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Establishment of Partnership Against Lead Project following pilot study of environmental lead levels in the inner city of Miami, Florida

Kristy A. Siegel, MPH, CHES, Janvier Gasana, MD, MPH, PhD, WayWay M. Hlaing, MBBS, MS, PhD, Janisse Rosario, MPH, Krishna Dummula, MD, and Emily A. Owens, MPH. Stempel School of Public Health, Florida International University, Viertes Haus 216, 11200 Southwest 8th Street, Miami, FL 33199, 305-348-4903, ksiegelapha@hotmail.com

In 2000, a pilot study titled “Community-Based Childhood Lead Poisoning in Inner-City” was conducted to evaluate the magnitude of environmental lead contamination in Miami’s inner-city. The study showed more than half of the 121 houses tested exhibited unacceptably high levels of lead dust and soil where children live and play. Consequently, the establishment of the Partnership Against Lead (PAL) Project was undertaken by the Florida Children’s Environmental Health Alliance (FCEHA) in 2002. The PAL Project addresses childhood lead poisoning in the high-risk communities surrounding the inner-city. The goals of the PAL Project are to motivate physicians to routinely screen children under 6 years of age for lead poisoning, to establish a partnership among providers, educational institutions, and other community organizations to provide services to at-risk children, and to educate children and parents to decrease exposure due to unawareness of sources. The objective of the PAL Project is to double the screening of Medicaid-eligible children six years of age and under in the targeted communities. Through the PAL Project, FCEHA has tested 293 children, educated 300 children and 300 parents, and conducted 500 community surveys assessing awareness of lead poisoning. Establishment of partnerships within the target areas includes 6 physicians and 2 clinics, the School of Nursing department at a private university, and 6 community-based organizations. Two activities have given the project the most challenges: contacting providers to establish partnership and implementing educational programs at schools. We are continuing to evaluate and update our program to address these challenges.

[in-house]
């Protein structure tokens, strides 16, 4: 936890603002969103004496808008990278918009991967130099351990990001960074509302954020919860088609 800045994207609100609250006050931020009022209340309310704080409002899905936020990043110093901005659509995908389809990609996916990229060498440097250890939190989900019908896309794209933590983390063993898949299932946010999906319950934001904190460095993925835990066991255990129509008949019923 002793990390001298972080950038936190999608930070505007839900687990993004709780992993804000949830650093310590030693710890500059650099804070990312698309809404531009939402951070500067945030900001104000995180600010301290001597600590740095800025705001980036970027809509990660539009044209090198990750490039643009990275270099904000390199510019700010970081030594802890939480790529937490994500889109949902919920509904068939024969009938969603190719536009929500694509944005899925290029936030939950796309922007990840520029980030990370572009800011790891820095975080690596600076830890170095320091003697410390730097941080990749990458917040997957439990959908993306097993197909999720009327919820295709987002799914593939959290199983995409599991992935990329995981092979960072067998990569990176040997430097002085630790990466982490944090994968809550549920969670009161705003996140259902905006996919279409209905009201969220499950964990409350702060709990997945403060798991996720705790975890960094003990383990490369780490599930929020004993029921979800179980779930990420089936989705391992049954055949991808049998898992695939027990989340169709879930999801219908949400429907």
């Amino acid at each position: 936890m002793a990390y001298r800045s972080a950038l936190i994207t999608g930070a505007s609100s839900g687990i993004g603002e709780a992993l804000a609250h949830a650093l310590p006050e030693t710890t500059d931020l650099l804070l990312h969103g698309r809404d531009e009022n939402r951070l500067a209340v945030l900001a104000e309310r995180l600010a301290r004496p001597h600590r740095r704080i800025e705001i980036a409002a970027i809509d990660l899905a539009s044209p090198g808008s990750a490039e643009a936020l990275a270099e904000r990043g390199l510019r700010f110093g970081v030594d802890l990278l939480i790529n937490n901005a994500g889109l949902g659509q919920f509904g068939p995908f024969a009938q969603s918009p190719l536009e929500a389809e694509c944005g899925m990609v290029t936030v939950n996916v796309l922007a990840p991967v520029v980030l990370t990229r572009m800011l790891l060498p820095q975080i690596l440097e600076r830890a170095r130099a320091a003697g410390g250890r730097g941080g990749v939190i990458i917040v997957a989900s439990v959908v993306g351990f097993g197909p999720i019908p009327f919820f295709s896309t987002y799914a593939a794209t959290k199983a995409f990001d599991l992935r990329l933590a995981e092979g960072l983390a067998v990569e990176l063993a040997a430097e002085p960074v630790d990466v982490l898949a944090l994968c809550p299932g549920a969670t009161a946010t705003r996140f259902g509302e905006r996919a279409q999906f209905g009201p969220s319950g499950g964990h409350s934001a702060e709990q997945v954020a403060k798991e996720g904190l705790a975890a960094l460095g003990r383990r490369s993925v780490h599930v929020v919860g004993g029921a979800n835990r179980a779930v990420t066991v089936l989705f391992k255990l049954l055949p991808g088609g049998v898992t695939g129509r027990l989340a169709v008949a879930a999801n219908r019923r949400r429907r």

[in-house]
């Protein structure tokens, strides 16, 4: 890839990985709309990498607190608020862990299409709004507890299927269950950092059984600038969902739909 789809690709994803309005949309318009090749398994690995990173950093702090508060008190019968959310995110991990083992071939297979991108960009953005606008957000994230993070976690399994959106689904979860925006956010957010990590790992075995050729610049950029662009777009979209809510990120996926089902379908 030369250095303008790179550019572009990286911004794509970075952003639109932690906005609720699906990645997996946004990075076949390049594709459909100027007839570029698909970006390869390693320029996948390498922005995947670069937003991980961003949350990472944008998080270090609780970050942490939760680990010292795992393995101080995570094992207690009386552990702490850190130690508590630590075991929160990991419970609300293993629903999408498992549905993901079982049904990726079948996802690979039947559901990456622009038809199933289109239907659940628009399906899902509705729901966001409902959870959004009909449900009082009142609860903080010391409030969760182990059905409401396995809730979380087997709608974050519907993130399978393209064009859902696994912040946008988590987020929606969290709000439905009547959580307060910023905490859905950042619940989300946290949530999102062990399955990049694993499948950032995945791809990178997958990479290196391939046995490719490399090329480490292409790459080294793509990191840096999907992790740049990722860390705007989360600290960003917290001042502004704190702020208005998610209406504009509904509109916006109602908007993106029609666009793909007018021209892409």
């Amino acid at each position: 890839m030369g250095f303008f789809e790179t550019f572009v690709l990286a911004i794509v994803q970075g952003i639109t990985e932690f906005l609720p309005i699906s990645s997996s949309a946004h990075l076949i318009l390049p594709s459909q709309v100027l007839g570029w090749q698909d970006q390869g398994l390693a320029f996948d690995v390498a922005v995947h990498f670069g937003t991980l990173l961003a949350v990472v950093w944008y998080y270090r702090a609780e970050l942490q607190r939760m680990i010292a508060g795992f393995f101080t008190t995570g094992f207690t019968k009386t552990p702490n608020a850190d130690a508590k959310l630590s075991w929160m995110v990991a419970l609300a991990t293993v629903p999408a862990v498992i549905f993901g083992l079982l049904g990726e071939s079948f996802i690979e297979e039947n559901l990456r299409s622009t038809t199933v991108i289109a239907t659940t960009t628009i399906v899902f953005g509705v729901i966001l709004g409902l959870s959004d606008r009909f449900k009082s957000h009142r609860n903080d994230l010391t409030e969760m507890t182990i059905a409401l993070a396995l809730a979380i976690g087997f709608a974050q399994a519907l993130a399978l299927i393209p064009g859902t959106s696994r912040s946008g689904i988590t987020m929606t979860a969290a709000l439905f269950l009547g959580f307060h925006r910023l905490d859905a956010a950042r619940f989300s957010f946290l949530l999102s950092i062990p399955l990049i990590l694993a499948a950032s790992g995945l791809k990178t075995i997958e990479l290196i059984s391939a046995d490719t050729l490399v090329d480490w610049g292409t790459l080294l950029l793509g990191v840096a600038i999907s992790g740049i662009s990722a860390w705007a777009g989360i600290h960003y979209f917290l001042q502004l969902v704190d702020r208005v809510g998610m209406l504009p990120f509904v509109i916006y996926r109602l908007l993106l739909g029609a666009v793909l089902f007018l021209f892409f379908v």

Learning Objectives: At the conclusion of this session, participants will be able to

Keywords: Lead, Vulnerable Populations

Presenting author's disclosure statement:
I do not have any significant financial interest/arrangement or affiliation with any organization/institution whose products or services are being discussed in this session.

Environment as Social Capital Affecting Health Status

The 132nd Annual Meeting (November 6-10, 2004) of APHA